Hire Someone Like Me, or Hire Someone I Need: Entrepreneur Identity and Early-Stage Hiring in Small Firms

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Journal of Small Business and Entrepreneurship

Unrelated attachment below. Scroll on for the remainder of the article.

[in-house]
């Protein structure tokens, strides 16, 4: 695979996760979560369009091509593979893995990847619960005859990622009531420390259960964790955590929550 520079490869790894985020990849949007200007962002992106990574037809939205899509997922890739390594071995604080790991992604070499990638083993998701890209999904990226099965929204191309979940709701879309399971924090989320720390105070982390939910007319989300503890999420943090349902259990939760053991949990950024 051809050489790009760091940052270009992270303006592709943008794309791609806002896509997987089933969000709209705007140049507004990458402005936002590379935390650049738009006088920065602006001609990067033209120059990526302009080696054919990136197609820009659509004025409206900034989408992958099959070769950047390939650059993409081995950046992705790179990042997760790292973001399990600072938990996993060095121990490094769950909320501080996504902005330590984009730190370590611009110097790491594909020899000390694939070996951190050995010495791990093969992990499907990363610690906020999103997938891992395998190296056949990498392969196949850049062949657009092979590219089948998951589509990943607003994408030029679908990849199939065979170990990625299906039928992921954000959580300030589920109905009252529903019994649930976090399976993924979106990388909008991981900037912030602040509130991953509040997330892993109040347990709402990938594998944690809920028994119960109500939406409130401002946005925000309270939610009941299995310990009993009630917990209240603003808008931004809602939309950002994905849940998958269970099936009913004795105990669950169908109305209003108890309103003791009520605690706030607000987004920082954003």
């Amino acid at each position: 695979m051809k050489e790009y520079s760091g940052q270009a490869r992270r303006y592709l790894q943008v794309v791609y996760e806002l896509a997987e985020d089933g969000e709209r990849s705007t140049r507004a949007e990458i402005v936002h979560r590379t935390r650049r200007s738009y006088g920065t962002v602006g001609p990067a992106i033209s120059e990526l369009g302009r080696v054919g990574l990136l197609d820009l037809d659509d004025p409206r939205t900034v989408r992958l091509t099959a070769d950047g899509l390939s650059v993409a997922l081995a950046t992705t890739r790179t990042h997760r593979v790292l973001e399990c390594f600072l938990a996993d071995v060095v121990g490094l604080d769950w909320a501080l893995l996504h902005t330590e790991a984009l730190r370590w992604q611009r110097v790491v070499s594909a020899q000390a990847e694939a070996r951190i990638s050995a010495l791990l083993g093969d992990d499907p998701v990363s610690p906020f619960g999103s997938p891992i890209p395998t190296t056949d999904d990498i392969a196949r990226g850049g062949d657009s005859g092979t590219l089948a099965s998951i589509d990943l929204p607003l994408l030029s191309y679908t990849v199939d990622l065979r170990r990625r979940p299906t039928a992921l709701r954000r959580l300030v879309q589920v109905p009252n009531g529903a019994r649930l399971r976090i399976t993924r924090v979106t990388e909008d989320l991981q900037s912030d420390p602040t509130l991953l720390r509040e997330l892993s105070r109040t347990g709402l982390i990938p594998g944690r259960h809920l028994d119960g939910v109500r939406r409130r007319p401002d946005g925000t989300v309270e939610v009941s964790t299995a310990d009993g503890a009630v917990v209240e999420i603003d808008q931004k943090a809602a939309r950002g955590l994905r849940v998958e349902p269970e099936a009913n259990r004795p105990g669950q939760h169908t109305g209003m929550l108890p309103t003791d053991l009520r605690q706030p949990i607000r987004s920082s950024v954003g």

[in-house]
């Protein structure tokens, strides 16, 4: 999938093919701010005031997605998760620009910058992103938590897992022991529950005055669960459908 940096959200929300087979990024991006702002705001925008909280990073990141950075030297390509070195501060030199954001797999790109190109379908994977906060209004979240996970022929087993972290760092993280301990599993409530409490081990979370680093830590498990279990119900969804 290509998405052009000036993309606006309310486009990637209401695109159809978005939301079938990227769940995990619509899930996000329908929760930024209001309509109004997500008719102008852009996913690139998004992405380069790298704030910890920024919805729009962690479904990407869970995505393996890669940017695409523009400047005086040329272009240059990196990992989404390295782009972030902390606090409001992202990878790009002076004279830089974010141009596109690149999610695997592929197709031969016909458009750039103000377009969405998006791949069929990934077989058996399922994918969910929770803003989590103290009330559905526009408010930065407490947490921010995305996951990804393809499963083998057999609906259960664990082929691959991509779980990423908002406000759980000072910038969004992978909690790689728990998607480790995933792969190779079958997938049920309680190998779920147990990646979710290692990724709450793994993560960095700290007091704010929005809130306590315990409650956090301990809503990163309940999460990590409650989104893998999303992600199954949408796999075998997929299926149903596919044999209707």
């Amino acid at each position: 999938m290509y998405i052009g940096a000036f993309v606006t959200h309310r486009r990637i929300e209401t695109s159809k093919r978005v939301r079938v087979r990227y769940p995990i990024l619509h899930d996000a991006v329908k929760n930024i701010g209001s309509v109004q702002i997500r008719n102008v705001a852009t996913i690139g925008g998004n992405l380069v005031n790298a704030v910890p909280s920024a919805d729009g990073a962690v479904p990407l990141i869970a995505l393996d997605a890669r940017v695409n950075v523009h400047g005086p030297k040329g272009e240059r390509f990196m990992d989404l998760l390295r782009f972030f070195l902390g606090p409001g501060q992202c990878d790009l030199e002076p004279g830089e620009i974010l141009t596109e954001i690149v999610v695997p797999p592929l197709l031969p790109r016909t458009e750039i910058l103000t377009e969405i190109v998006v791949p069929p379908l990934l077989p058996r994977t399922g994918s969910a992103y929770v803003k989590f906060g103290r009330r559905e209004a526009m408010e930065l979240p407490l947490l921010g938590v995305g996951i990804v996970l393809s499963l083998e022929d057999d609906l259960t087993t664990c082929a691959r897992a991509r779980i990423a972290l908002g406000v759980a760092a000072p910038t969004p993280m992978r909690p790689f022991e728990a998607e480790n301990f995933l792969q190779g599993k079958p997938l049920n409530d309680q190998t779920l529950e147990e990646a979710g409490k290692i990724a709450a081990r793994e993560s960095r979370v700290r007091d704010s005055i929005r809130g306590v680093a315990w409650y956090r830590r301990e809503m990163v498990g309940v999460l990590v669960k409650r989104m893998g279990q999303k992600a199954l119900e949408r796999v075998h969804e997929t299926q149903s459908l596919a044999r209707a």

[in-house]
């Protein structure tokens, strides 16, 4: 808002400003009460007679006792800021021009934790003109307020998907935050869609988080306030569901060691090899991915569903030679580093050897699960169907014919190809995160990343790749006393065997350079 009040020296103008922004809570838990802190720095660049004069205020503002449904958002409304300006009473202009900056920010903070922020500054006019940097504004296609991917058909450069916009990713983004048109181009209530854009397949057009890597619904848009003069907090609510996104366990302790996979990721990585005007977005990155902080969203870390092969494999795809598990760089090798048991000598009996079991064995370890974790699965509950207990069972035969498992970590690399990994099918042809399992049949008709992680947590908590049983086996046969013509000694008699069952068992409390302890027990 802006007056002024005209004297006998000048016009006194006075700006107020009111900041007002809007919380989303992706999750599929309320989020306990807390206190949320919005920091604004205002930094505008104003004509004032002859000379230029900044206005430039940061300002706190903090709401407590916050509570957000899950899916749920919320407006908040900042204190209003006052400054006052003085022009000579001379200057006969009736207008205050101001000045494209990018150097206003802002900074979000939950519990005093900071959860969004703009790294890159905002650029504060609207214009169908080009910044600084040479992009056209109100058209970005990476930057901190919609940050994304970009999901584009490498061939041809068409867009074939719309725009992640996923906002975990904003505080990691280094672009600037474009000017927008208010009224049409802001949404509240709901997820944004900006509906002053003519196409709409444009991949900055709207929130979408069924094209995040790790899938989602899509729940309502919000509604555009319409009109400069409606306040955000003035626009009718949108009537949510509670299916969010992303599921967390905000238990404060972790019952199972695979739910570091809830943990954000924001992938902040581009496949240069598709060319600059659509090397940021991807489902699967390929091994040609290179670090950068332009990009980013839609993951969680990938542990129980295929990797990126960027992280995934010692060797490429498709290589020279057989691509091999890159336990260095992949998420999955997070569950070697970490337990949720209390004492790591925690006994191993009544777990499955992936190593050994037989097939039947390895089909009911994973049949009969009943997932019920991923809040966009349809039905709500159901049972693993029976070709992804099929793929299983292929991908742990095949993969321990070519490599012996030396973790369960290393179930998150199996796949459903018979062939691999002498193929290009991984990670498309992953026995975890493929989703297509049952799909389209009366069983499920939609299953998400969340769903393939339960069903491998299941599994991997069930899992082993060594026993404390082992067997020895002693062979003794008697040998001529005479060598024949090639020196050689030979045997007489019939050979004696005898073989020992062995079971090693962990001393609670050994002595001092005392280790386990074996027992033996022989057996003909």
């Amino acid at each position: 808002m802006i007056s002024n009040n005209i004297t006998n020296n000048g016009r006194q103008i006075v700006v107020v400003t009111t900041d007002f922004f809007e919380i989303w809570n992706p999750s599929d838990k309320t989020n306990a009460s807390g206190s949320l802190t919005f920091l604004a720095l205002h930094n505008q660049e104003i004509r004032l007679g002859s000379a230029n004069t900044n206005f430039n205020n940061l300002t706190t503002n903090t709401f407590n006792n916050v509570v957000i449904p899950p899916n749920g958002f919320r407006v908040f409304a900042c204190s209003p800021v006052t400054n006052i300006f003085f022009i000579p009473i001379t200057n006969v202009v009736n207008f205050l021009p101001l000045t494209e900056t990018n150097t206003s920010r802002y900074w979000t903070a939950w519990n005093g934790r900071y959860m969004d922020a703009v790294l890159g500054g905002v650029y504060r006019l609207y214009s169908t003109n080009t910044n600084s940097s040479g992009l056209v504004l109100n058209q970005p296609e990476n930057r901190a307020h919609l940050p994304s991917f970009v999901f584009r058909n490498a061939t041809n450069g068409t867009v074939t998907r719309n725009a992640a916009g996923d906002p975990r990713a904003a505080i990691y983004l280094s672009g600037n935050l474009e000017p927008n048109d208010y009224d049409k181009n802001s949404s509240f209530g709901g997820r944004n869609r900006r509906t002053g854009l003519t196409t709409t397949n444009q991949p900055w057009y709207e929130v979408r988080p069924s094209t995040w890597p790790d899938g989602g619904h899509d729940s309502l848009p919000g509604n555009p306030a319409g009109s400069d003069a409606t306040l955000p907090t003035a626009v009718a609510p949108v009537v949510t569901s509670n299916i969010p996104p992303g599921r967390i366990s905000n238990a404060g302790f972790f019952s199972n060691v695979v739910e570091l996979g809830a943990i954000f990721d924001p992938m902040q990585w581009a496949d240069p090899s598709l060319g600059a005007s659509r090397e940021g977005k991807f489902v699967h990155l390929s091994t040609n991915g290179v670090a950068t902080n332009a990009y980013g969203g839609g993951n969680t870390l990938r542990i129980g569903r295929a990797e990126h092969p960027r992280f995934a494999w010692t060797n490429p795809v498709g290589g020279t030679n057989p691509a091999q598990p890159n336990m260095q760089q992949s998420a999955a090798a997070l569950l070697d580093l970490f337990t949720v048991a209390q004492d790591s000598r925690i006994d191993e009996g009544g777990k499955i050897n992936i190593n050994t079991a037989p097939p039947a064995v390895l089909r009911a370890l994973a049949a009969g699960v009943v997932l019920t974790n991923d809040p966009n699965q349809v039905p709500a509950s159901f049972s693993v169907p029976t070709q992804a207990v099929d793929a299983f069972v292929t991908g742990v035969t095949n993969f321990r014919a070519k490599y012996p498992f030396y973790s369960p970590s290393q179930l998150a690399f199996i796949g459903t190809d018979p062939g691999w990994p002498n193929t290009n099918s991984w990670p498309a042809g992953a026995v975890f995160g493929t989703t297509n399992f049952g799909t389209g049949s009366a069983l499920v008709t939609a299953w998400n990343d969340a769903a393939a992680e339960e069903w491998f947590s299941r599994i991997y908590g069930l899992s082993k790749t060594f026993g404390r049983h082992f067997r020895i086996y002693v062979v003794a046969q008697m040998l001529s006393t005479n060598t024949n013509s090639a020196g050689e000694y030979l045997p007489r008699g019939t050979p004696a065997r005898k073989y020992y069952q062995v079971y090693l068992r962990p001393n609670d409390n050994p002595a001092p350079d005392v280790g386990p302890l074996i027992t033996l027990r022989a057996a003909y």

Recent studies of entrepreneurial hiring have focused on teams of individuals brought together to form new firms. The literature is scarce on the hiring decision made by sole proprietors to obtain early-stage employees in existing growing firms, yet these firms are great in number and significantly impact the economy. Such hiring decisions will be critical to the growth, and even survival, of such small firms. This paper proposes a model suggesting that an entrepreneur's more central social or role identity influences the hiring decisions for early-stage employees. Utilizing social and role identity theories, this paper suggests how an entrepreneur's most central identity influences how early-stage hiring decisions are made in entrepreneurial small firms. Additionally, it is suggested that the job complexity of new employment positions, and the munificence of the human resources in an environment further moderate the relationship between the sole proprietor's entrepreneurial identity and the hiring decisions they make.